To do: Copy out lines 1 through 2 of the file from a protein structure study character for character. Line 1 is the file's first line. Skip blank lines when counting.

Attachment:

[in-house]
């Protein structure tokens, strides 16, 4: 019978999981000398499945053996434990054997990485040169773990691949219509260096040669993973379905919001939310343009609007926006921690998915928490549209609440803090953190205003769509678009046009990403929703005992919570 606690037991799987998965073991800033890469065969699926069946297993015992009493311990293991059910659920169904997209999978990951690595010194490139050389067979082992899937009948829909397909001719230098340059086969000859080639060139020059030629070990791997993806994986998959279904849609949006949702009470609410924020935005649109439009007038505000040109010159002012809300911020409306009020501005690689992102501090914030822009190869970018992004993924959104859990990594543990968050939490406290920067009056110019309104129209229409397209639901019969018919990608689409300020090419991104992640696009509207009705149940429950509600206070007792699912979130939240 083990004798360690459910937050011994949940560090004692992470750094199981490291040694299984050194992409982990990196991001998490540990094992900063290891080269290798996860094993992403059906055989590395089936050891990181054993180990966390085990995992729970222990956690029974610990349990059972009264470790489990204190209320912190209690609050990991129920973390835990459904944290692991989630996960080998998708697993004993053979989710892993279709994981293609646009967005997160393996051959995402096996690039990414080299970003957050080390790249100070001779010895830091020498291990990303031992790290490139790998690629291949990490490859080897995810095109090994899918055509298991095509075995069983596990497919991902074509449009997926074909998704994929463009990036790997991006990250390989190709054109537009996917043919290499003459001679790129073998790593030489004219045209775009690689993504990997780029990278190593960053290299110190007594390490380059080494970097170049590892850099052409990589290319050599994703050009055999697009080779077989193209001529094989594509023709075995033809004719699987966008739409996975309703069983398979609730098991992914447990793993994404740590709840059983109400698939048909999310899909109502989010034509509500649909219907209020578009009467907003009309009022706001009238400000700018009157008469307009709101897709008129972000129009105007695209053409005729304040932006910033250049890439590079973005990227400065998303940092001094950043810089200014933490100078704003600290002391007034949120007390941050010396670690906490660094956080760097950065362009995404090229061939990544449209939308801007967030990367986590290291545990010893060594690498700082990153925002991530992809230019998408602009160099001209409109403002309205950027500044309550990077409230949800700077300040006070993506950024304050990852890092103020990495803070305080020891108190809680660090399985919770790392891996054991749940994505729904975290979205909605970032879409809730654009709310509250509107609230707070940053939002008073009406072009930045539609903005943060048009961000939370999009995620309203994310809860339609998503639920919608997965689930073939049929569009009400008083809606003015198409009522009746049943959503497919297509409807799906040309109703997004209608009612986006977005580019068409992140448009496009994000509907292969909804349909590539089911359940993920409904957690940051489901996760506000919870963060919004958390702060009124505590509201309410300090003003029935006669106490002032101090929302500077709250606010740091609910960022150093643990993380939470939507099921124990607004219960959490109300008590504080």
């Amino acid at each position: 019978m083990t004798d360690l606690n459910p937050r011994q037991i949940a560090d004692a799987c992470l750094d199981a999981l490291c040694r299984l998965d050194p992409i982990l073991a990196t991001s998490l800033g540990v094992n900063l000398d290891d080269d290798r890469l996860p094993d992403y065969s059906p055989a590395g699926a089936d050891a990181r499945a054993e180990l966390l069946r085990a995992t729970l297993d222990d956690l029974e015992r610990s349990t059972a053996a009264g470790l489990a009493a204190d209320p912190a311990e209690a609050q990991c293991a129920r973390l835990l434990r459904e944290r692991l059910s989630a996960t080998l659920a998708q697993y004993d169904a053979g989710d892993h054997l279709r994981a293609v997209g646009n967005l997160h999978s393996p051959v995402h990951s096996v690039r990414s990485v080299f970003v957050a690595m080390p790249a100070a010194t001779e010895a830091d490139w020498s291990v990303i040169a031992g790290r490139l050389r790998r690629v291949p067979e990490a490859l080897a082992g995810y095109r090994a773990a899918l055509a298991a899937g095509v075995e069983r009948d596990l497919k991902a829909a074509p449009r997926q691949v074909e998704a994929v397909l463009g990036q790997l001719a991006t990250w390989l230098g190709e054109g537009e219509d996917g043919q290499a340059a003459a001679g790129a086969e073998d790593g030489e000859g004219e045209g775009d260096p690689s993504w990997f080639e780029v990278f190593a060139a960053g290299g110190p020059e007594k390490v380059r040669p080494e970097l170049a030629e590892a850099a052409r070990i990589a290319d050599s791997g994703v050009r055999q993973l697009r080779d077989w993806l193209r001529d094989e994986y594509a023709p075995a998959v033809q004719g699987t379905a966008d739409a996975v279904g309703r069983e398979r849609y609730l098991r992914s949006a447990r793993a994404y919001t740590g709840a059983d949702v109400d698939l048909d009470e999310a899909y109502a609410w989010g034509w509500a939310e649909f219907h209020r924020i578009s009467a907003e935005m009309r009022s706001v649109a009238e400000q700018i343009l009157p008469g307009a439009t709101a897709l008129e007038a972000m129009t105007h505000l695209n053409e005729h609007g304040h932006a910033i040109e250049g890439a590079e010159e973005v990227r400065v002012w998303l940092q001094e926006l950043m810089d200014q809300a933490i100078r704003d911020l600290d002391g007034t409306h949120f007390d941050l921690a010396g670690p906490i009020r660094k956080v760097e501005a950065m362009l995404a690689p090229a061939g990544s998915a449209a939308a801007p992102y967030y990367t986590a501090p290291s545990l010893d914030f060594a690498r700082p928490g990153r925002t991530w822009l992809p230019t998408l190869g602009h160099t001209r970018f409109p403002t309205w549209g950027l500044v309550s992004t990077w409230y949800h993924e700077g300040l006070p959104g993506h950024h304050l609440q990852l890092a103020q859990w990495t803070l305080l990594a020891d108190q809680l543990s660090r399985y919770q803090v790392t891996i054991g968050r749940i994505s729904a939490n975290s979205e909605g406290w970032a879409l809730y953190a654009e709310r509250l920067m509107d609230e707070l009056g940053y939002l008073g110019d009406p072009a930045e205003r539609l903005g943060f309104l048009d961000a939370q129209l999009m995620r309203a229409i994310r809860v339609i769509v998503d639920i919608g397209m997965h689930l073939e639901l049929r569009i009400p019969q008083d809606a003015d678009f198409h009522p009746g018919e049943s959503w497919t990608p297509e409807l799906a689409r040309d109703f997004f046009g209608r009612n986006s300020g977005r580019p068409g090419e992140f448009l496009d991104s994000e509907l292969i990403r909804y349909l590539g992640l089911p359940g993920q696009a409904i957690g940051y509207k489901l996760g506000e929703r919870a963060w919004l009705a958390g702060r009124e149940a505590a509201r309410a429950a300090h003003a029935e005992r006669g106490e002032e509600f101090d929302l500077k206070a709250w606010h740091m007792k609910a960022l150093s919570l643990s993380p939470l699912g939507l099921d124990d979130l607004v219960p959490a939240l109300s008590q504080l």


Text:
[in-house]
């Protein structure tokens, strides 16, 4: 019978999981000398499945053996434990054997990485040169773990691949219509260096040669993973379905919001939310343009609007926006921690998915928490549209609440803090953190205003769509678009046009990403929703005992919570 606690037991799987998965073991800033890469065969699926069946297993015992009493311990293991059910659920169904997209999978990951690595010194490139050389067979082992899937009948829909397909001719230098340059086969000859080639060139020059030629070990791997993806994986998959279904849609949006949702009470609410924020935005649109439009007038505000040109010159002012809300911020409306009020501005690689992102501090914030822009190869970018992004993924959104859990990594543990968050939490406290920067009056110019309104129209229409397209639901019969018919990608689409300020090419991104992640696009509207009705149940429950509600206070007792699912979130939240 083990004798360690459910937050011994949940560090004692992470750094199981490291040694299984050194992409982990990196991001998490540990094992900063290891080269290798996860094993992403059906055989590395089936050891990181054993180990966390085990995992729970222990956690029974610990349990059972009264470790489990204190209320912190209690609050990991129920973390835990459904944290692991989630996960080998998708697993004993053979989710892993279709994981293609646009967005997160393996051959995402096996690039990414080299970003957050080390790249100070001779010895830091020498291990990303031992790290490139790998690629291949990490490859080897995810095109090994899918055509298991095509075995069983596990497919991902074509449009997926074909998704994929463009990036790997991006990250390989190709054109537009996917043919290499003459001679790129073998790593030489004219045209775009690689993504990997780029990278190593960053290299110190007594390490380059080494970097170049590892850099052409990589290319050599994703050009055999697009080779077989193209001529094989594509023709075995033809004719699987966008739409996975309703069983398979609730098991992914447990793993994404740590709840059983109400698939048909999310899909109502989010034509509500649909219907209020578009009467907003009309009022706001009238400000700018009157008469307009709101897709008129972000129009105007695209053409005729304040932006910033250049890439590079973005990227400065998303940092001094950043810089200014933490100078704003600290002391007034949120007390941050010396670690906490660094956080760097950065362009995404090229061939990544449209939308801007967030990367986590290291545990010893060594690498700082990153925002991530992809230019998408602009160099001209409109403002309205950027500044309550990077409230949800700077300040006070993506950024304050990852890092103020990495803070305080020891108190809680660090399985919770790392891996054991749940994505729904975290979205909605970032879409809730654009709310509250509107609230707070940053939002008073009406072009930045539609903005943060048009961000939370999009995620309203994310809860339609998503639920919608997965689930073939049929569009009400008083809606003015198409009522009746049943959503497919297509409807799906040309109703997004209608009612986006977005580019068409992140448009496009994000509907292969909804349909590539089911359940993920409904957690940051489901996760506000919870963060919004958390702060009124505590509201309410300090003003029935006669106490002032101090929302500077709250606010740091609910960022150093643990993380939470939507099921124990607004219960959490109300008590504080």